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What's the oldest ingredient you've ever cooked with?

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This corn syrup expired in 1987. I was born in 1985. I'm making a caramel layer for salted caramel chocolate cookie bars.

 
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  1. oldest i've cooked with is 50 year old balsamic vinegar, though it was not expired by any means, and i didn't really cook but rather drizzled :P

    1 Reply
    1. re: TeRReT

      That sounds delicious!

    2. Does wine count? If not, 50 year-old balsamic vinegar like TeRRet would be the oldest ingredient. The oldest ingredient that wasn't expired was probably a block of katsuobushi that's probably a decade old.

      I generally don't make a habit of using expired ingredients.

      1. 150 year Grand Marnier made an evening of profound margarites

        1. Really old spices I found when moving. I have no idea when they were acquired and how. They worked out okay, but I made sure to increase the amount (sometimes triple than what the recipe called for) to account for the reduced flavor.

          1. Lots of spices that were decades old, tripling and quadrupling amounts to make up for it. As a matter of curiosity, I soaked and cooked 20-30 yr old beans I'd kept in a glass jar, used for pie weights. They took forever to cook and had no real flavor, but I ate them anyway, in soup.

            1. I would have to say the wild bay leaves I picked while leaving the path on the tour of the coliseum in Rome. Brought them back to put in the borlotti beans I cooked. You could taste the history.

              1. I have a couple of cases of applesauce that my Mom canned back in 1999 that I found while cleaning out the folks estate. Mom did a good job, and they are as good as I remembered growing up. Every time I crack a jar open it reminds me of her.

                I have used sour cream that was 4 or 6 months past the date, It was still sealed , and in the back of the fridge when I found it. Popped the seal, it was still solid, gave it a sniff test, and used it.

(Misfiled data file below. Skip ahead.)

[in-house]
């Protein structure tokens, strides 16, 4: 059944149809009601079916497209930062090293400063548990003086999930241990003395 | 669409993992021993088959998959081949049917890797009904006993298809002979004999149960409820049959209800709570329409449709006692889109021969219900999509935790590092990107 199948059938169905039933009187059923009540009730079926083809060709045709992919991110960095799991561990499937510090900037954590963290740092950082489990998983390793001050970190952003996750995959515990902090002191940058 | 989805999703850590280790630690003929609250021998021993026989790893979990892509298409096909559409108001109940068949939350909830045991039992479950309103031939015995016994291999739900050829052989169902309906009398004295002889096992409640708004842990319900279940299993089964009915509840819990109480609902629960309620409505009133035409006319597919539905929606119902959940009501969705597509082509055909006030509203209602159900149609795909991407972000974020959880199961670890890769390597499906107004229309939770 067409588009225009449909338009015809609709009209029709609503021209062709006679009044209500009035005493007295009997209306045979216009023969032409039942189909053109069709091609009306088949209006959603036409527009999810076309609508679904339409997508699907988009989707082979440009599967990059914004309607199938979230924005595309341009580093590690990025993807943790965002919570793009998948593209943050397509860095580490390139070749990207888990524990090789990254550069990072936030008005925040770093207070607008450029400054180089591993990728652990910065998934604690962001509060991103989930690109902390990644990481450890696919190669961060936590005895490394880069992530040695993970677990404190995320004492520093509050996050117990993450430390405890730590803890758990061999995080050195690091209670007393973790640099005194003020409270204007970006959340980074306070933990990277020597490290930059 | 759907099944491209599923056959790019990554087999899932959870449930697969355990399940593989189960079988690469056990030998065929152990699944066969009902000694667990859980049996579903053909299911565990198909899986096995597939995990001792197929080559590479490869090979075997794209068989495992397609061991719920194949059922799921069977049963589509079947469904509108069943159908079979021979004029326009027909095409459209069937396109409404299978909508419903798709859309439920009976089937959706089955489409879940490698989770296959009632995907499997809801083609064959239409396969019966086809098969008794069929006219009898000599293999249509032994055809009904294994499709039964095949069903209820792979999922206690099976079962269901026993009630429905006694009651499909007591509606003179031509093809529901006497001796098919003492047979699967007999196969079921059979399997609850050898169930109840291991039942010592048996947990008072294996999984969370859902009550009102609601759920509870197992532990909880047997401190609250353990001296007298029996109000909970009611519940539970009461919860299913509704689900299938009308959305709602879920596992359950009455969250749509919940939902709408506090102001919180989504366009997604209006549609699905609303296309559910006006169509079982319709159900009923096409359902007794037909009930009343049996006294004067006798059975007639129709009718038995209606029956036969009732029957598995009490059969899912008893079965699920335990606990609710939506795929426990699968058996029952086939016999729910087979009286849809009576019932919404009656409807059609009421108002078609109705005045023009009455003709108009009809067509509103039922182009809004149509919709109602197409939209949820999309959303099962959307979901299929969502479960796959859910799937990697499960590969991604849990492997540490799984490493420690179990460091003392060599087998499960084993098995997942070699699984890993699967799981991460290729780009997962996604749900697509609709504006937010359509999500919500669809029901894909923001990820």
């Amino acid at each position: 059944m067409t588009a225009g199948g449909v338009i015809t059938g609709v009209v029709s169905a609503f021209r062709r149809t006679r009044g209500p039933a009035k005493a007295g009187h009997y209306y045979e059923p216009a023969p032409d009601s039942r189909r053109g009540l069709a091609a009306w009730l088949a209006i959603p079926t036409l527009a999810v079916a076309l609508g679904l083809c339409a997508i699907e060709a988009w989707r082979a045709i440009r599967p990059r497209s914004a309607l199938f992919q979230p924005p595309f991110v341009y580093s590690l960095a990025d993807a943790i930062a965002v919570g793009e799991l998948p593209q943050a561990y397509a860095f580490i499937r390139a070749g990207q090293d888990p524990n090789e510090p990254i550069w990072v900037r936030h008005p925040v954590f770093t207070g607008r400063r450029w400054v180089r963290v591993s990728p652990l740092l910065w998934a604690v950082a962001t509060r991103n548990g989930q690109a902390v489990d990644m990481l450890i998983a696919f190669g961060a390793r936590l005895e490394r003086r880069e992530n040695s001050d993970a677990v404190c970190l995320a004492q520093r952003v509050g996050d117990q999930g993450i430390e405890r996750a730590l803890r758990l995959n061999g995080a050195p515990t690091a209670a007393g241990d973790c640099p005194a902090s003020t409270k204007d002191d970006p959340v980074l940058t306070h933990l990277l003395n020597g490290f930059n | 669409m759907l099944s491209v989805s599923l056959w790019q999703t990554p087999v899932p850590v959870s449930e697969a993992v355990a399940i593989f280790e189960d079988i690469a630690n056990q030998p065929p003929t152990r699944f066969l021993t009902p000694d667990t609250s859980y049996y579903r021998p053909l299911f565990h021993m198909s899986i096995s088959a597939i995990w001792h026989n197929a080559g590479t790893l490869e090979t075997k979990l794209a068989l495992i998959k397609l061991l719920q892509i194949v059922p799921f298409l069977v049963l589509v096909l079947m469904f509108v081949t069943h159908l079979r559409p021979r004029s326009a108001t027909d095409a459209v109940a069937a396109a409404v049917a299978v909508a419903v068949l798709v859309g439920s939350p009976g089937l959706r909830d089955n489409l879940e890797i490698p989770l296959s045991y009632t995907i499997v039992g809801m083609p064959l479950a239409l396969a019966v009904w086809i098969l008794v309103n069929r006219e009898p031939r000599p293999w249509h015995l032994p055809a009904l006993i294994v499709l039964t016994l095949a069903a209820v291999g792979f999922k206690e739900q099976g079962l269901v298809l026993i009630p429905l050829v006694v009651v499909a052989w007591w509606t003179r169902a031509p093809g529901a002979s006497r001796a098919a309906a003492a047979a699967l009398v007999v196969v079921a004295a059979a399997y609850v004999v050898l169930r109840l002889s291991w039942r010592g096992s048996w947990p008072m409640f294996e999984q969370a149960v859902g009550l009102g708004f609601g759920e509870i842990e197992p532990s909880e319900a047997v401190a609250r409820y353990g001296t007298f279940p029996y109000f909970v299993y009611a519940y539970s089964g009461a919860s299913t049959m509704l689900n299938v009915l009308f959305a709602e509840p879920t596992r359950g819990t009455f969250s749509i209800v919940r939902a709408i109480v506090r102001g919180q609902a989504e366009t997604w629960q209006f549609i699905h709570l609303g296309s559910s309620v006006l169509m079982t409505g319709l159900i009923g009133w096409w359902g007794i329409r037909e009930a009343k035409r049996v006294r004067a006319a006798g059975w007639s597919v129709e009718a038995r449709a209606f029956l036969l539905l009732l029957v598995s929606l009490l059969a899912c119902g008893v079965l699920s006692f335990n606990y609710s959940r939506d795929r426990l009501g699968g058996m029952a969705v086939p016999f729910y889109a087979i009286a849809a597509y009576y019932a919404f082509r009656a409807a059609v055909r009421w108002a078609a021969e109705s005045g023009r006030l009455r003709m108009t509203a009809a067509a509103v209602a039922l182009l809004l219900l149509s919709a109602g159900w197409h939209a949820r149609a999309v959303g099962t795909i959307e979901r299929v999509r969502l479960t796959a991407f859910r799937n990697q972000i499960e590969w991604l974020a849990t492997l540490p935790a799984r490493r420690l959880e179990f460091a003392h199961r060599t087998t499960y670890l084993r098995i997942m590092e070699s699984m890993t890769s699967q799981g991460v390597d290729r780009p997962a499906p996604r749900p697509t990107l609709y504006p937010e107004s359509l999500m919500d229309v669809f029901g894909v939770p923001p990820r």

I still have a partial container of buttermilk in the fridge from last year that I use for waffles, etc.

                Back in high school (79-83) Mom brought home some In Flight Meals from the base commissary that were dated 1964-1965. They were fine, and every one had a P38 in it = ) A P38 is the small military folding can opener.

                Hear told that honey never goes bad, and that scientists have found honey in the Pharaoh's tombs that had crystallized. When it was heated back to a liquid state it was fine for consumption.

                2 Replies
                1. re: BIGGUNDOCTOR

                  while i certainly chuckled through your post, i am actually intrigued by your buttermilk story. even buttermilk kept in the frig rear- has gone rancid on me w/in 3-6 months. so i freeze it now, waiting for further use.

                  1. re: opinionatedchef

                    Not sure what to say, other than my fridge thinks it's a freezer at times. The half gallon jug is in the top shelf of the door. I just looked at the date , and it is 4 /16/10. I open it up, and don't smell anything odd, and a good shaking gets it ready to use. It is getting low, so I either need to use it, or finally toss it cause I need the room. It never lasted this long at home,as Dad used to drink it.

                2. OMD. That is hilarious.

                  1. how 'bout the Crimean War?

                    1. Just yesterday I used some cranberry salsa with a best by date of 8/3/06 in a chicken sandwich. It was pretty terrible when fresh, watery and bland which explains why it was in the back of the fridge for 5+ years. Now it is a nicely congealed paste of cranberries and onions with a tart and spicy flavor.

                      It had no visible mold on the actual salsa (some on the lid), smelled fine and actually tasted better than it originally did. I'm short of condiments currently so I mixed it with the last of the sweet hot mustard and used it. Did cook the sandwich for some extra time but still here and fine 24 hrs later.

                      1. I got a good deal on a 5 kg/11 lb. bar of Callebaut 52.8% cocoa chocolate that I thought to bake with. Now, four years later, I opened and tasted it yesterday and it was fine, almost like new. Thinking now of just eating it!